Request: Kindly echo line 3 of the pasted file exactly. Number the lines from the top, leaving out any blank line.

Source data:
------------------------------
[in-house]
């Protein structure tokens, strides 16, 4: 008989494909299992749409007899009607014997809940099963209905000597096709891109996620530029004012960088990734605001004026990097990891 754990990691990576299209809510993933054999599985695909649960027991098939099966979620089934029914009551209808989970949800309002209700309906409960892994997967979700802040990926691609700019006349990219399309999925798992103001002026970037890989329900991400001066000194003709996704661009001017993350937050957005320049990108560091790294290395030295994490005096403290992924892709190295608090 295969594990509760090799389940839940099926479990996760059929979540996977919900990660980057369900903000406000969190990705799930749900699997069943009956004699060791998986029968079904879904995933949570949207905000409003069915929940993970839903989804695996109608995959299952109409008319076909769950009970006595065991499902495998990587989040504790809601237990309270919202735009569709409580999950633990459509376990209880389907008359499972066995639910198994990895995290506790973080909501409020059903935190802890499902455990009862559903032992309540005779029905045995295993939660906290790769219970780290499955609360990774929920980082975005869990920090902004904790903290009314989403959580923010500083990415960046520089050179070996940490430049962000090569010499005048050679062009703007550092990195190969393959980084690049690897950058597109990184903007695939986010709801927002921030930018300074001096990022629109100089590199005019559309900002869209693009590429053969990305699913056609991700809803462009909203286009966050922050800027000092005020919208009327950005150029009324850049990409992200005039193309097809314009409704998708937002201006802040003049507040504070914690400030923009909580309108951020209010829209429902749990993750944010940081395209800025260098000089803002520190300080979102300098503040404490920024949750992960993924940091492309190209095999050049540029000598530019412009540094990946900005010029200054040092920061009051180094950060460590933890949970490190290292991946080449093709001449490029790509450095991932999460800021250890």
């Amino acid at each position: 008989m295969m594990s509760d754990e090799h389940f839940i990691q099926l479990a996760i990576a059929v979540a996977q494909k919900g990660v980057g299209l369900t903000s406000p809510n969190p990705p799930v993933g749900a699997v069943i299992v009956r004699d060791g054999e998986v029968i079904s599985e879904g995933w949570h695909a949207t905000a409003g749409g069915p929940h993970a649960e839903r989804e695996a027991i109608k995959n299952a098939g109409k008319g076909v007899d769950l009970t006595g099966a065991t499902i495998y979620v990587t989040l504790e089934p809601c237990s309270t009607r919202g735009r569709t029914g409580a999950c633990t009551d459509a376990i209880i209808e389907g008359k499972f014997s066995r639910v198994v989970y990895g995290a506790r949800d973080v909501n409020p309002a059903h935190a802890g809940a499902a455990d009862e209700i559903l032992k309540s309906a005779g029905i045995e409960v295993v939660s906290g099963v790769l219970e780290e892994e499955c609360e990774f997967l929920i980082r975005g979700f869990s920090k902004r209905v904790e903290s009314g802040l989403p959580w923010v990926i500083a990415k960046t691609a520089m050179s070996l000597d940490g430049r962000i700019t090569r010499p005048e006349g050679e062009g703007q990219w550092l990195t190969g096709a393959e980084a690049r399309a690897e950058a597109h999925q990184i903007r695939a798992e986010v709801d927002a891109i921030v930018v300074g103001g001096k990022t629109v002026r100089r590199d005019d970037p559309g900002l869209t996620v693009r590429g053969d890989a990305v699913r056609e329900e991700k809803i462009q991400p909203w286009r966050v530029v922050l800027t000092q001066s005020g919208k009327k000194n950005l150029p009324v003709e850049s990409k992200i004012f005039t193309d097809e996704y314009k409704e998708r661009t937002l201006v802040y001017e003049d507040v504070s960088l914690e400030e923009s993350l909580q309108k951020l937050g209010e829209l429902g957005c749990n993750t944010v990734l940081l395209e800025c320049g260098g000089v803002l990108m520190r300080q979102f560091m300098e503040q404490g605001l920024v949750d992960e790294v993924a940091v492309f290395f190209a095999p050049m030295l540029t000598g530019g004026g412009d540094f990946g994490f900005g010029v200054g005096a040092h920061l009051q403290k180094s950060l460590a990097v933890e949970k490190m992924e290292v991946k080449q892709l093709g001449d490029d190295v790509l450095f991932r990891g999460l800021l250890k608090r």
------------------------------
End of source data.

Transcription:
């Amino acid at each position: 008989m295969m594990s509760d754990e090799h389940f839940i990691q099926l479990a996760i990576a059929v979540a996977q494909k919900g990660v980057g299209l369900t903000s406000p809510n969190p990705p799930v993933g749900a699997v069943i299992v009956r004699d060791g054999e998986v029968i079904s599985e879904g995933w949570h695909a949207t905000a409003g749409g069915p929940h993970a649960e839903r989804e695996a027991i109608k995959n299952a098939g109409k008319g076909v007899d769950l009970t006595g099966a065991t499902i495998y979620v990587t989040l504790e089934p809601c237990s309270t009607r919202g735009r569709t029914g409580a999950c633990t009551d459509a376990i209880i209808e389907g008359k499972f014997s066995r639910v198994v989970y990895g995290a506790r949800d973080v909501n409020p309002a059903h935190a802890g809940a499902a455990d009862e209700i559903l032992k309540s309906a005779g029905i045995e409960v295993v939660s906290g099963v790769l219970e780290e892994e499955c609360e990774f997967l929920i980082r975005g979700f869990s920090k902004r209905v904790e903290s009314g802040l989403p959580w923010v990926i500083a990415k960046t691609a520089m050179s070996l000597d940490g430049r962000i700019t090569r010499p005048e006349g050679e062009g703007q990219w550092l990195t190969g096709a393959e980084a690049r399309a690897e950058a597109h999925q990184i903007r695939a798992e986010v709801d927002a891109i921030v930018v300074g103001g001096k990022t629109v002026r100089r590199d005019d970037p559309g900002l869209t996620v693009r590429g053969d890989a990305v699913r056609e329900e991700k809803i462009q991400p909203w286009r966050v530029v922050l800027t000092q001066s005020g919208k009327k000194n950005l150029p009324v003709e850049s990409k992200i004012f005039t193309d097809e996704y314009k409704e998708r661009t937002l201006v802040y001017e003049d507040v504070s960088l914690e400030e923009s993350l909580q309108k951020l937050g209010e829209l429902g957005c749990n993750t944010v990734l940081l395209e800025c320049g260098g000089v803002l990108m520190r300080q979102f560091m300098e503040q404490g605001l920024v949750d992960e790294v993924a940091v492309f290395f190209a095999p050049m030295l540029t000598g530019g004026g412009d540094f990946g994490f900005g010029v200054g005096a040092h920061l009051q403290k180094s950060l460590a990097v933890e949970k490190m992924e290292v991946k080449q892709l093709g001449d490029d190295v790509l450095f991932r990891g999460l800021l250890k608090r």